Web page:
Banks can also ‘post-fund’ if they accumulate excess liquid assets prior to maturity (and then, following TFF repayment, accumulate liquid assets back to the desired level). [10]

References

Alston M, S Black, B Jackman and C Schwartz (2020), ‘The Term Funding Facility’, RBA Bulletin, December.

Churm R, M Joyce, G Kapetenios and K Theodoridis (2015), ‘Unconventional Monetary Policies and the Macroeconomy: The Impact of the United Kingdom's QE2 and Funding for Lending Scheme’, Bank of England Staff Working Paper No 542. Available at <https://www.bankofengland.co.uk/-/media/boe/files/working-paper/2015/unconventional-monetary-policies-and-the-macroeconomy-the-impact-of-the-uk-qe2.pdf>.

Cole D and C de Roure (2020), ‘Managing the Risks of Holding Self-securitisations as Collateral’, RBA Bulletin, September.

Havrylchyk, O (2016), ‘Incentivising Lending to SMEs with the Funding for Lending Scheme: Some Evidence from Bank-level Data in the United Kingdom’, OECD Economics Department Working Paper No 1365. Available at <https://www.oecd.org/economy/monetary/Incentivising-lending-to-SMEs-with-the-Funding-for-Lending-Scheme-some-evidence-from-bank-level-data-in-the-United-Kingdom.pdf>.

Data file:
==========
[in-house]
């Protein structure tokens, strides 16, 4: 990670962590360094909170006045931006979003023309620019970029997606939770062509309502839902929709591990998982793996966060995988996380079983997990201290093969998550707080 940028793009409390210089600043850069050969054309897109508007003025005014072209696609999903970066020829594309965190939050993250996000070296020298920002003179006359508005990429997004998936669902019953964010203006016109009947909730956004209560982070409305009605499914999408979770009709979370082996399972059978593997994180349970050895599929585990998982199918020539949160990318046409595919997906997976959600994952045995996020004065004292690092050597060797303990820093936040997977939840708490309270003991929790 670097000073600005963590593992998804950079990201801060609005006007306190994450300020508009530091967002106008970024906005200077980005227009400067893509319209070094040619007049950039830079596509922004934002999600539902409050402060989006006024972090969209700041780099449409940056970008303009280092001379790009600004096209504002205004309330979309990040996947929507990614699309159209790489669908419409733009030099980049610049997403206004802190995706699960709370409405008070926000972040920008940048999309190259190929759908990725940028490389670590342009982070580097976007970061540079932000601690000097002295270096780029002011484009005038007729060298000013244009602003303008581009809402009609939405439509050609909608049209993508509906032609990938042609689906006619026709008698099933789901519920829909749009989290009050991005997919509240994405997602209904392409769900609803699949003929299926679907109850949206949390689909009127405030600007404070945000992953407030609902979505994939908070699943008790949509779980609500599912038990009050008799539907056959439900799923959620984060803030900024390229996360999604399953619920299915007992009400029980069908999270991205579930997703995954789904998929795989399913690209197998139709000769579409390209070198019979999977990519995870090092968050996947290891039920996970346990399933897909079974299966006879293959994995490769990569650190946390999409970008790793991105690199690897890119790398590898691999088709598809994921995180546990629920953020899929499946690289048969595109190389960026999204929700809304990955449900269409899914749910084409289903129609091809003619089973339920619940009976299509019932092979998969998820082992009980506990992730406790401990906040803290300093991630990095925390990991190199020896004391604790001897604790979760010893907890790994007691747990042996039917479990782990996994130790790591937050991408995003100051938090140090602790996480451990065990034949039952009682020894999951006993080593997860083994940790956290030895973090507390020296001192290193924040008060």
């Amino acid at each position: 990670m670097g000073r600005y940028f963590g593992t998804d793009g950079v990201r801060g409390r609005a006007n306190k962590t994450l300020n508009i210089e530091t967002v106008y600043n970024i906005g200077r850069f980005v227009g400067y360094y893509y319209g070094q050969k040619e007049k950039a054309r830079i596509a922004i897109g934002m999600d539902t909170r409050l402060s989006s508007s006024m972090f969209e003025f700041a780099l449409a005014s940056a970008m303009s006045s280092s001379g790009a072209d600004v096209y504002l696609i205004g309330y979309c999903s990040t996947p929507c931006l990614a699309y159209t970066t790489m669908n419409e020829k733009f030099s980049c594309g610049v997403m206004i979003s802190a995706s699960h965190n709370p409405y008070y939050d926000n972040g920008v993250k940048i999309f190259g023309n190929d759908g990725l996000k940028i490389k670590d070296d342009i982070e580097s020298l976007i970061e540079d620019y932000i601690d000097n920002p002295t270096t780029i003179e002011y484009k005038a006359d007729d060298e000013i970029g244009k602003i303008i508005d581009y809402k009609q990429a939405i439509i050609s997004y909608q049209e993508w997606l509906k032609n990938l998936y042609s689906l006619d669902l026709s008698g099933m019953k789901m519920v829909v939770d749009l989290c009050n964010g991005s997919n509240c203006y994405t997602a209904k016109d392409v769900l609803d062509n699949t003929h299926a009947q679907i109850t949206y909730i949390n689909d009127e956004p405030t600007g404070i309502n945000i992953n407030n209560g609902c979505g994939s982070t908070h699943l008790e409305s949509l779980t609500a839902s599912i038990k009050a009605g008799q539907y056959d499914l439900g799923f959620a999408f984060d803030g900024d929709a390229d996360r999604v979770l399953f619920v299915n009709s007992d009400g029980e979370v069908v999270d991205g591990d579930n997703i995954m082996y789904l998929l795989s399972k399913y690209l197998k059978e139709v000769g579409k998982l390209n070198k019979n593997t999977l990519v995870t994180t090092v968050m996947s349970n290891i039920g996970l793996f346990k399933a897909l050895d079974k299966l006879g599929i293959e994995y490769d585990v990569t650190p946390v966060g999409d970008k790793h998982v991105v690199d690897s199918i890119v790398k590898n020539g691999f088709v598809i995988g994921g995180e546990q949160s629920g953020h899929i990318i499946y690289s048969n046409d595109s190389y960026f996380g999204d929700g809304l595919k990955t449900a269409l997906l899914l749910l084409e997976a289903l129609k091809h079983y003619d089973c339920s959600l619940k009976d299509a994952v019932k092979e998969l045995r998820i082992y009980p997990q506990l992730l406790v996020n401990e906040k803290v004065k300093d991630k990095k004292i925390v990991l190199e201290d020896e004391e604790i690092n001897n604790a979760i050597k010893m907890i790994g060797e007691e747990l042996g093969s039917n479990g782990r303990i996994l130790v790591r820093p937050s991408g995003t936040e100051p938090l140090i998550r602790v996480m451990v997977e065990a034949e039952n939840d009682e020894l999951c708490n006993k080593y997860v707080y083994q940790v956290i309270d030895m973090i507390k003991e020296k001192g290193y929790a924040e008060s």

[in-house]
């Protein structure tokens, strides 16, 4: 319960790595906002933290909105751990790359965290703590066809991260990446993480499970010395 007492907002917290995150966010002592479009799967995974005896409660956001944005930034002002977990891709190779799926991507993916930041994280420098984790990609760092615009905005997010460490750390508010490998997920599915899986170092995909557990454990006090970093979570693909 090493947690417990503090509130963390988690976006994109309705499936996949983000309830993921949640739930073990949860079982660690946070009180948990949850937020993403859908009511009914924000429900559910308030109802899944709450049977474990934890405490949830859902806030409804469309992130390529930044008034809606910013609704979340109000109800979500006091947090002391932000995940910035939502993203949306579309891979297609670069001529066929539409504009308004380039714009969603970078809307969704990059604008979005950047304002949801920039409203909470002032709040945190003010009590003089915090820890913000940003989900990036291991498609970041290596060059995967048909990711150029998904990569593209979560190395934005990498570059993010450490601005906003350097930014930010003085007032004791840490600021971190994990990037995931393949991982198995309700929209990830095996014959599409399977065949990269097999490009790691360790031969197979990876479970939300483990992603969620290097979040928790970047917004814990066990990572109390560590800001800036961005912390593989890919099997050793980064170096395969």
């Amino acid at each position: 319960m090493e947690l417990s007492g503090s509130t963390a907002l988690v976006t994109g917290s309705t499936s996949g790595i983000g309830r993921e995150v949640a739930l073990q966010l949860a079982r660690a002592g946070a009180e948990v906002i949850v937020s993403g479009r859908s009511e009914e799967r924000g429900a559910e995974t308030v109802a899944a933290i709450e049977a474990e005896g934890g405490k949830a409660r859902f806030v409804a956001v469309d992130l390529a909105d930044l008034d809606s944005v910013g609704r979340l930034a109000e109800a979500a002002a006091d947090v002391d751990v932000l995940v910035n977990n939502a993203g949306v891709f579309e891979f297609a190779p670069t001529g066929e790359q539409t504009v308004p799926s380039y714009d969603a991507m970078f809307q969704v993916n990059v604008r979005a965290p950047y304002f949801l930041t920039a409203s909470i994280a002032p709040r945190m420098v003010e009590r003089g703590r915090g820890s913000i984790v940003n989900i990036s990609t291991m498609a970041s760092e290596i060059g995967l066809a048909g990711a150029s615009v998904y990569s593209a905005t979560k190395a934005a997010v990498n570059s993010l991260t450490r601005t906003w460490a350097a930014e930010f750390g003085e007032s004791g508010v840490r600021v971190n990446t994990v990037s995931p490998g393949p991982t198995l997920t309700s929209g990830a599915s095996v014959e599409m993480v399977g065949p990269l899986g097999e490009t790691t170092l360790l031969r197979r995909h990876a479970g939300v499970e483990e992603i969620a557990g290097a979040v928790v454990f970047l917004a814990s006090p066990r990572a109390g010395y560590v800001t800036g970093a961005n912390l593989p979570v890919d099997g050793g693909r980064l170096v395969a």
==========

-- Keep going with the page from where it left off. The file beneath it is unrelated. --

Kent C (2020), ‘The Reserve Bank's Operations – Liquidity, Market Functioning and Funding’, Address to KangaNews, Online, 27 July.

Kent C (2021), ‘The Term Funding Facility, Other Policy Measures, and Financial Conditions’, Address to KangaNews, Online, 9 June.

Lowe P (2020), ‘Responding to the Economic and Financial Impact of COVID-19’, Speech at the Reserve Bank of Australia, Sydney, 19 March.

RBA (2020a), ‘Term Funding Facility to Support Lending to Australian Businesses’, Media Release No 08, 19 March.

RBA (2020b), ‘Box E: The Reserve Bank's Term Funding Facility (TFF)’, Statement on Monetary Policy, August, pp 78–80.

RBA (2020c), ‘Term Funding Facility Increase and Extension to Further Support the Australian Economy’, Media Release No 20, 1 September.

RBA (2020d), ‘Term Funding Facility – Reduction in Interest Rate to Further Support the Australian Economy’, Media Release No 28, 3 November.